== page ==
In the new version, there are two permanent judges, John Torode and Gregg Wallace, though neither addresses the viewer directly; instead narrative information is conveyed in a voiceover by India Fisher.

The show proved very popular and became one of BBC Two's more successful early-evening programmes, leading to an announcement by the BBC in 2009 that it would be moved back to BBC One.[7]


Judges John Torode and Gregg Wallace at MasterChef Live, London, 2009

In the new format, each series airs five nights a week for eight weeks, consisting of six weeks of heats and quarter-finals, with six contestants emerging to compete against one another over the final two weeks to select a winner.

In each of the first six weeks, there are four heats and a quarter-final. Six contestants enter each heat, with one quarter-finalist emerging from each of the four heats. These four quarter-finalists compete for a semi-final place, so that over the first six weeks, six semi-finalists emerge.

In 2010, the judges were given more flexibility, allowing them to promote more than one contestant to the quarter-finals, or, in one instance, none at all.


The heats follow a three-round format:


The quarter-finals follow a different structure with different challenges. Up until 2010, the format was:

In 2010, the quarter-final format was changed to:

Now, the quarter final format is:

Comeback Week

The sixth week was called "Comeback Week" and featured contestants from the previous series of MasterChef, who did not advance past the heats or quarter-finals. The format was different for this week:

MasterChef Live

MasterChef Live is an extension of the television programme. The event runs annually in November and is held over three days since 2009; it is hosted at London Olympia, co-located with the annual Wine Show.

Highlights of the event include live cookery demonstrations in the Chefs’ Theatre, celebrity chefs, former contestants, critics, and MasterChef style cook-offs.

Celebrity MasterChef

"Celebrity MasterChef" redirects here. For the Romanian series, see Celebrity MasterChef (Romanian series).

Celebrity MasterChef was devised as a celebrity version of MasterChef Goes Large. The show was screened on BBC One from 2006 to 2011; originally, a total of 24 celebrities took part in each series with three contestants per episode following the full MasterChef Goes Large test.[8]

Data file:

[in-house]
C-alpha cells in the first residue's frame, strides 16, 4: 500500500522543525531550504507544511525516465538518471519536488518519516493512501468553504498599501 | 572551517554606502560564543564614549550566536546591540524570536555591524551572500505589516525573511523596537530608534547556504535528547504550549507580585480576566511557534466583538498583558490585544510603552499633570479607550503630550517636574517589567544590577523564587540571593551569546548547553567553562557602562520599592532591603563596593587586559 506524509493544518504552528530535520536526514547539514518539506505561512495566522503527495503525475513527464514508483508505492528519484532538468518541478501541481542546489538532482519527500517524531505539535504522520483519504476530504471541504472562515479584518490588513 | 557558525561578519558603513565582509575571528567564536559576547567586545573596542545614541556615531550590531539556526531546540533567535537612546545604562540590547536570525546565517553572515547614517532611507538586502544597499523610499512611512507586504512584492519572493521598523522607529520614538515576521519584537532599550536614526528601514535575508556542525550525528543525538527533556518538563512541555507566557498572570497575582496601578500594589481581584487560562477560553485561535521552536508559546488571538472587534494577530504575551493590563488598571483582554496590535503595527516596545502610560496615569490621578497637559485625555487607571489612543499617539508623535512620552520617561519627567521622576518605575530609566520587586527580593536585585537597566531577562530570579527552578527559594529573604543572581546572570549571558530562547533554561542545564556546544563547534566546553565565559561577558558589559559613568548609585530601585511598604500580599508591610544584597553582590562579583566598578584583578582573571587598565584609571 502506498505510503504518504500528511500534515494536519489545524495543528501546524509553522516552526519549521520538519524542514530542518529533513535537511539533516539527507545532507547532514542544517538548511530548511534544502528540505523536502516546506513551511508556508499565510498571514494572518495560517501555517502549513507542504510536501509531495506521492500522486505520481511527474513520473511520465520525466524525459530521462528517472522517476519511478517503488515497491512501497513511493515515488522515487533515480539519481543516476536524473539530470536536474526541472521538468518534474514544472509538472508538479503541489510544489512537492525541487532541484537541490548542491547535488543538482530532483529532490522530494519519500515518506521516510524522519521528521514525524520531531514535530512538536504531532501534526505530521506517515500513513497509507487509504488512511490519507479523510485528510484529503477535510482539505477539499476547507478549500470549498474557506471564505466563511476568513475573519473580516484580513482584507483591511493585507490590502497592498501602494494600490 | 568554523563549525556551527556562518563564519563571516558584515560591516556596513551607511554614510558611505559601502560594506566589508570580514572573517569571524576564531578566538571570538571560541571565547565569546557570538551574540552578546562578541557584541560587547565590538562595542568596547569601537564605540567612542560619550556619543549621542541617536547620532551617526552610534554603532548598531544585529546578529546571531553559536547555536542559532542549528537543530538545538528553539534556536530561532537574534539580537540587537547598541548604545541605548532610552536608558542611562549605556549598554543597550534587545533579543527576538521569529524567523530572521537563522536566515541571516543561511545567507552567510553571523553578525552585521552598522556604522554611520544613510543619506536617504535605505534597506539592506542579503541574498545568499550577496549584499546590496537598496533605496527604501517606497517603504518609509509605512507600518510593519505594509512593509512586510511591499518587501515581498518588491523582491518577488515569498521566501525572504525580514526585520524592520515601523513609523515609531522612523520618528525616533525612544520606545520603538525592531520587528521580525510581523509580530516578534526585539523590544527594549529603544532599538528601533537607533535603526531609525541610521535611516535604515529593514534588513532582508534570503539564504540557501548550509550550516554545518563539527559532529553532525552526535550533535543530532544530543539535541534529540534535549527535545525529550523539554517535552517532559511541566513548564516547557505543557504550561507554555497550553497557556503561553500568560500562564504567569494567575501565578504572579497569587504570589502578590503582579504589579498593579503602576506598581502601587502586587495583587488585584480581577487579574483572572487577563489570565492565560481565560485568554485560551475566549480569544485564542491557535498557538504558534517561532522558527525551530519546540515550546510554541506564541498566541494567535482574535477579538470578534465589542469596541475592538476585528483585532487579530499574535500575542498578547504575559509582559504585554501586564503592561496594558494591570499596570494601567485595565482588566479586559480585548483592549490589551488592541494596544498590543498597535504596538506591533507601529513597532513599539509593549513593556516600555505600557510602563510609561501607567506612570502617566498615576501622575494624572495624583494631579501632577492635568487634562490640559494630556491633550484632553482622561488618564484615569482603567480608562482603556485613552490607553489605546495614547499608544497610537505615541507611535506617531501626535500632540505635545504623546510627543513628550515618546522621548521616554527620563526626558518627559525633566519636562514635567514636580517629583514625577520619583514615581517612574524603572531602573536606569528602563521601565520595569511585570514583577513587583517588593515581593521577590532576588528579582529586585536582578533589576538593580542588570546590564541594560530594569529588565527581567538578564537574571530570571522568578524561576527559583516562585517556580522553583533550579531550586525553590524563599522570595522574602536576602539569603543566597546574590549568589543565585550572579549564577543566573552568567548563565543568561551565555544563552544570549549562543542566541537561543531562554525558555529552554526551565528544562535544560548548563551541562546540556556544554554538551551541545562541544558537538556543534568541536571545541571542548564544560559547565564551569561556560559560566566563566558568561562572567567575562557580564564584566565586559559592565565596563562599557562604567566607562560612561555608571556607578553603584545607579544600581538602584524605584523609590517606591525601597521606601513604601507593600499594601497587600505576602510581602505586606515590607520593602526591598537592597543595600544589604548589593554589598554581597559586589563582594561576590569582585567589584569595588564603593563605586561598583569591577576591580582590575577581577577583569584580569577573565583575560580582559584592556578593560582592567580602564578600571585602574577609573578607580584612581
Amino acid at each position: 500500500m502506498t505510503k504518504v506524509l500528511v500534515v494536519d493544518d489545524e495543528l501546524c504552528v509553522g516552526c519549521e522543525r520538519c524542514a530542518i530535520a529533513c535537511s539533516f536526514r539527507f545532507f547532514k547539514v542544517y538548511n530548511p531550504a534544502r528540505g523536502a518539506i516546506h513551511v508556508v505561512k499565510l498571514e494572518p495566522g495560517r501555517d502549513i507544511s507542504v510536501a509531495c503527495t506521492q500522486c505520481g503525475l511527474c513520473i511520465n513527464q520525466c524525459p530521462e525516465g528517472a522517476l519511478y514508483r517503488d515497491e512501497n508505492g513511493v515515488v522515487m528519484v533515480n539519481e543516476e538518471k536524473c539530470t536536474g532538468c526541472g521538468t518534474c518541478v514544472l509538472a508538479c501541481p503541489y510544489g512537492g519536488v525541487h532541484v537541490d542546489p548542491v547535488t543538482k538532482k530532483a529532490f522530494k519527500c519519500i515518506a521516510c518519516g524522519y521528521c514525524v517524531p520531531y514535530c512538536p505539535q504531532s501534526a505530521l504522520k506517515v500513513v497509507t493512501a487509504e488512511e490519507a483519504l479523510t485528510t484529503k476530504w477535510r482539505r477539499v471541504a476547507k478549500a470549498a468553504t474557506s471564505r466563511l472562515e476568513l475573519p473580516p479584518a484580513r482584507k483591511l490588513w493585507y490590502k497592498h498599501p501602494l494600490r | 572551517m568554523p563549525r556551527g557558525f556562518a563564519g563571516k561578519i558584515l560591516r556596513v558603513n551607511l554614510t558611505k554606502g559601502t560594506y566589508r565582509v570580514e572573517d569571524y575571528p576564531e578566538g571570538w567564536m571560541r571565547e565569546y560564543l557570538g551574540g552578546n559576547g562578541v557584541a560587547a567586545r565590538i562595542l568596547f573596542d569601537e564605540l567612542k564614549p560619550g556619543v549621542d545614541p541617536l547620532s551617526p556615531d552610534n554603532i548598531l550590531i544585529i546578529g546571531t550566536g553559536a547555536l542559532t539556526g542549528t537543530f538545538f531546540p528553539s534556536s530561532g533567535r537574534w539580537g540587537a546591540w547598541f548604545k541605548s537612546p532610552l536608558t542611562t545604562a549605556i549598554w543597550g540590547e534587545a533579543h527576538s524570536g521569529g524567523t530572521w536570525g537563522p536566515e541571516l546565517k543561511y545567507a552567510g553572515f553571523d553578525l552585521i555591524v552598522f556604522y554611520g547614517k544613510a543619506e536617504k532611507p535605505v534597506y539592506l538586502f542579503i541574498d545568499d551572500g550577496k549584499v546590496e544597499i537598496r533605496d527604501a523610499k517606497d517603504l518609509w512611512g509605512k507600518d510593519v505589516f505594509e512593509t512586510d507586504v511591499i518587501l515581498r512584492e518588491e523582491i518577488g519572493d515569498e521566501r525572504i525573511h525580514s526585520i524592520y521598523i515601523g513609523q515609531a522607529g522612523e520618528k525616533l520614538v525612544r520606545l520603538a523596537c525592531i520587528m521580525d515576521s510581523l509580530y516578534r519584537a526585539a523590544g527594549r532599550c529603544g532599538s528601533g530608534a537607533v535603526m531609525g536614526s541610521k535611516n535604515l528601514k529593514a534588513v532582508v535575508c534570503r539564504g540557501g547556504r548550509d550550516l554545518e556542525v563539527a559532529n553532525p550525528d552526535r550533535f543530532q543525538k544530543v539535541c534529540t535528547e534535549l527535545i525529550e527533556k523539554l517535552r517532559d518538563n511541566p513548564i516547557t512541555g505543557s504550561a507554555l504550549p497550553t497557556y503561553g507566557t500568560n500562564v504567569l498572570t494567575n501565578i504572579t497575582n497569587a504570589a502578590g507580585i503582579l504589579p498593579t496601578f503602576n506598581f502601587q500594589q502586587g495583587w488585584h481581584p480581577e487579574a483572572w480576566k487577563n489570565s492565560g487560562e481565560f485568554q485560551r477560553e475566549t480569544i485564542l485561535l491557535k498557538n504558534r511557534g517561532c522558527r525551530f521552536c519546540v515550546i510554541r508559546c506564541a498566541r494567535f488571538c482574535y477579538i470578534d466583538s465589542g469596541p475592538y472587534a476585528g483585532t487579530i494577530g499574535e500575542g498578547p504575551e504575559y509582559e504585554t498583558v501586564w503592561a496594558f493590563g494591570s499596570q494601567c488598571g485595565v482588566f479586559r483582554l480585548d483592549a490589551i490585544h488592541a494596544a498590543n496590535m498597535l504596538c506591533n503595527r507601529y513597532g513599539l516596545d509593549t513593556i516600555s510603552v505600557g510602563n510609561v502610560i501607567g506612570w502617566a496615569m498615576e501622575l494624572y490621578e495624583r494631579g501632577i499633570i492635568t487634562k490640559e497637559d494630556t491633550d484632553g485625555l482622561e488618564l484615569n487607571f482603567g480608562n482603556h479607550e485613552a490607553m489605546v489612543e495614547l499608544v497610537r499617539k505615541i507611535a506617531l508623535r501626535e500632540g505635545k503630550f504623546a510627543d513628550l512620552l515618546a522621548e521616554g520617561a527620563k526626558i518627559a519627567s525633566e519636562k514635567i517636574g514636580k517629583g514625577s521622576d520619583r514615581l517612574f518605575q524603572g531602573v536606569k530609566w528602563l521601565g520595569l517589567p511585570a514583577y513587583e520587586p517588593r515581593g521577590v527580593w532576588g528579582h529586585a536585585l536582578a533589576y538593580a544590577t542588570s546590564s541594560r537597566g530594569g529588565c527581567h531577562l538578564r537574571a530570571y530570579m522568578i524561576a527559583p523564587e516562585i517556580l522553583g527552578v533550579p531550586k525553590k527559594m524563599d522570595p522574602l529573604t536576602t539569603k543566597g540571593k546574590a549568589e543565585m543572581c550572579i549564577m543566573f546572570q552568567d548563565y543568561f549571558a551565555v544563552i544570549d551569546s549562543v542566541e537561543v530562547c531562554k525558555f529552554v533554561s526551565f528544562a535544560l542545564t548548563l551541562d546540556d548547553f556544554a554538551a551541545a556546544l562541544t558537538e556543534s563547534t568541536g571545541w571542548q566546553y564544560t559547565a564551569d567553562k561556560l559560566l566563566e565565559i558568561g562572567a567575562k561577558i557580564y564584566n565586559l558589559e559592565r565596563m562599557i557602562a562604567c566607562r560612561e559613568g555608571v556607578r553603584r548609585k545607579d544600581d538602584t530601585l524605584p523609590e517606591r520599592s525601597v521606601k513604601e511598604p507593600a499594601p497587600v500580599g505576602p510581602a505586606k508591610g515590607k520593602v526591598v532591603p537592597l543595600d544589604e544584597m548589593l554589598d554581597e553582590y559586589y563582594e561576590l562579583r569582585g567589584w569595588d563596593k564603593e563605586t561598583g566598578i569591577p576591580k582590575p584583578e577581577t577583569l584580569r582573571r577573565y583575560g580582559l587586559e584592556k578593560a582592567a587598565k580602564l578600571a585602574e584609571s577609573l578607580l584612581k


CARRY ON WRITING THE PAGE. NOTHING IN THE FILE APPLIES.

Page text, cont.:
In 2011, the programme was moved to a daily daytime slot with 30 episodes screened over 6 weeks and featuring only 16 celebrities. In 2012, the show moved to BBC Two due to low ratings and returned to an evening 18:30 slot. In 2013, it moved back to BBC One primetime, airing at 20:00. Since 2014, the show has featured 20 celebrities competing for the title.


There was also a week of Comeback contestants featuring Joe McGann, Marie Helvin, Linda Barker, Claire Richards, Rowland Rivron, Ninia Benjamin, Steven Pinder, Wendi Peters, Helen Lederer, Tony Hadley, Martin Hancock and Jeff Green.

MasterChef: The Professionals

MasterChef: The Professionals, a version for professional chefs, was introduced in 2008.

Junior MasterChef

Main article: Junior MasterChef

Junior MasterChef originally ran from 1994 to 1999 for under-16s. It was revived in 2010 with an age range of nine to twelve. A second series of the revived format ran in 2012.


MasterChef (original series)

Year Winner
1990 Joan Bunting
1991 Sue Longden
1992 Vanessa Binns
1993 Derek Johns
1994 Gerry Goldwyre
1995 Marion Macfarlane
1996 Neil Haidar
1997 Julie Friend
1999 Lloyd Burgess
2000 Marjorie Lang
2001 Rosa Baden-Powell

Note: The original MasterChef series did not air in 1998.

MasterChef Goes Large (revived series)

Year Winner
2005 Thomasina Miers
2006 Peter Bayless
2007 Steven Wallis


The show's original name returned from series 4 in 2008.

Year Winner
2008 James Nathan
2009 Mat Follas[17]
2010 Dhruv Baker
2011 Tim Anderson
2012 Shelina Permalloo
2013 Natalie Coleman
2014 Ping Coombes
2015 Simon Wood